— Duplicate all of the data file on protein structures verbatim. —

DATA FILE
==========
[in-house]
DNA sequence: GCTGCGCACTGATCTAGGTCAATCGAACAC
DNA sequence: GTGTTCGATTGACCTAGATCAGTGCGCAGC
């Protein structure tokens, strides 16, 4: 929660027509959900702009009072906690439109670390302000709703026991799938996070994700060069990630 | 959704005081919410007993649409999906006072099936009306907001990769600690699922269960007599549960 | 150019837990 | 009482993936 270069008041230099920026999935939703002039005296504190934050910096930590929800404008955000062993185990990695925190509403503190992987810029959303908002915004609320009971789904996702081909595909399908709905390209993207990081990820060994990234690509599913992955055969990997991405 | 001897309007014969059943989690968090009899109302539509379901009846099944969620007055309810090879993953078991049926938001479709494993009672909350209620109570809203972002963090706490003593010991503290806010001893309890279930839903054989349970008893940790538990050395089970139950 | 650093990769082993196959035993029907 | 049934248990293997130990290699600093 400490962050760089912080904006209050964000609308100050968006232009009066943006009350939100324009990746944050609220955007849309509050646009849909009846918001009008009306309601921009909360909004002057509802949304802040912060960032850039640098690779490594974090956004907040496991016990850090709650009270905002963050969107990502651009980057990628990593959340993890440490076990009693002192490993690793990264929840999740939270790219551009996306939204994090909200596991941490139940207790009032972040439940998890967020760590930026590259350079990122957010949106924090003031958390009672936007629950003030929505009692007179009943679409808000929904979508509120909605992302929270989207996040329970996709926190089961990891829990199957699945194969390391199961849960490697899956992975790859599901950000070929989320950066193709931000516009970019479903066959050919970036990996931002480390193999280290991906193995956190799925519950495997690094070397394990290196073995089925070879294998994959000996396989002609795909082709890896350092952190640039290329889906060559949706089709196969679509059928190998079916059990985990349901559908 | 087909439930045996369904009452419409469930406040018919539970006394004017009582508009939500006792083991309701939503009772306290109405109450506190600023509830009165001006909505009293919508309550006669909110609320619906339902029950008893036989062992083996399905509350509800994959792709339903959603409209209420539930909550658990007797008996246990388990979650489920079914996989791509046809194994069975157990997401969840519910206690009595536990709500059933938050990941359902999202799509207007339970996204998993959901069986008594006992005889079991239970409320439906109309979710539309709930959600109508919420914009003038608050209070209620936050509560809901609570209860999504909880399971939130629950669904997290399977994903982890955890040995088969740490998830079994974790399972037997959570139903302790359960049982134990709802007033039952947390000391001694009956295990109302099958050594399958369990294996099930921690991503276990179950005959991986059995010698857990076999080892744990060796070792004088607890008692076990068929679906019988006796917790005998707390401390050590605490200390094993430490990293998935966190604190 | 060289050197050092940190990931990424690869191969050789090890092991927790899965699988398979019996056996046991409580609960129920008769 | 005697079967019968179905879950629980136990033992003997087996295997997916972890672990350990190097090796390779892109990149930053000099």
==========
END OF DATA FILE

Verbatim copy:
[in-house]
DNA sequence: GCTGCGCACTGATCTAGGTCAATCGAACAC
DNA sequence: GTGTTCGATTGACCTAGATCAGTGCGCAGC
């Protein structure tokens, strides 16, 4: 929660027509959900702009009072906690439109670390302000709703026991799938996070994700060069990630 | 959704005081919410007993649409999906006072099936009306907001990769600690699922269960007599549960 | 150019837990 | 009482993936 270069008041230099920026999935939703002039005296504190934050910096930590929800404008955000062993185990990695925190509403503190992987810029959303908002915004609320009971789904996702081909595909399908709905390209993207990081990820060994990234690509599913992955055969990997991405 | 001897309007014969059943989690968090009899109302539509379901009846099944969620007055309810090879993953078991049926938001479709494993009672909350209620109570809203972002963090706490003593010991503290806010001893309890279930839903054989349970008893940790538990050395089970139950 | 650093990769082993196959035993029907 | 049934248990293997130990290699600093 400490962050760089912080904006209050964000609308100050968006232009009066943006009350939100324009990746944050609220955007849309509050646009849909009846918001009008009306309601921009909360909004002057509802949304802040912060960032850039640098690779490594974090956004907040496991016990850090709650009270905002963050969107990502651009980057990628990593959340993890440490076990009693002192490993690793990264929840999740939270790219551009996306939204994090909200596991941490139940207790009032972040439940998890967020760590930026590259350079990122957010949106924090003031958390009672936007629950003030929505009692007179009943679409808000929904979508509120909605992302929270989207996040329970996709926190089961990891829990199957699945194969390391199961849960490697899956992975790859599901950000070929989320950066193709931000516009970019479903066959050919970036990996931002480390193999280290991906193995956190799925519950495997690094070397394990290196073995089925070879294998994959000996396989002609795909082709890896350092952190640039290329889906060559949706089709196969679509059928190998079916059990985990349901559908 | 087909439930045996369904009452419409469930406040018919539970006394004017009582508009939500006792083991309701939503009772306290109405109450506190600023509830009165001006909505009293919508309550006669909110609320619906339902029950008893036989062992083996399905509350509800994959792709339903959603409209209420539930909550658990007797008996246990388990979650489920079914996989791509046809194994069975157990997401969840519910206690009595536990709500059933938050990941359902999202799509207007339970996204998993959901069986008594006992005889079991239970409320439906109309979710539309709930959600109508919420914009003038608050209070209620936050509560809901609570209860999504909880399971939130629950669904997290399977994903982890955890040995088969740490998830079994974790399972037997959570139903302790359960049982134990709802007033039952947390000391001694009956295990109302099958050594399958369990294996099930921690991503276990179950005959991986059995010698857990076999080892744990060796070792004088607890008692076990068929679906019988006796917790005998707390401390050590605490200390094993430490990293998935966190604190 | 060289050197050092940190990931990424690869191969050789090890092991927790899965699988398979019996056996046991409580609960129920008769 | 005697079967019968179905879950629980136990033992003997087996295997997916972890672990350990190097090796390779892109990149930053000099």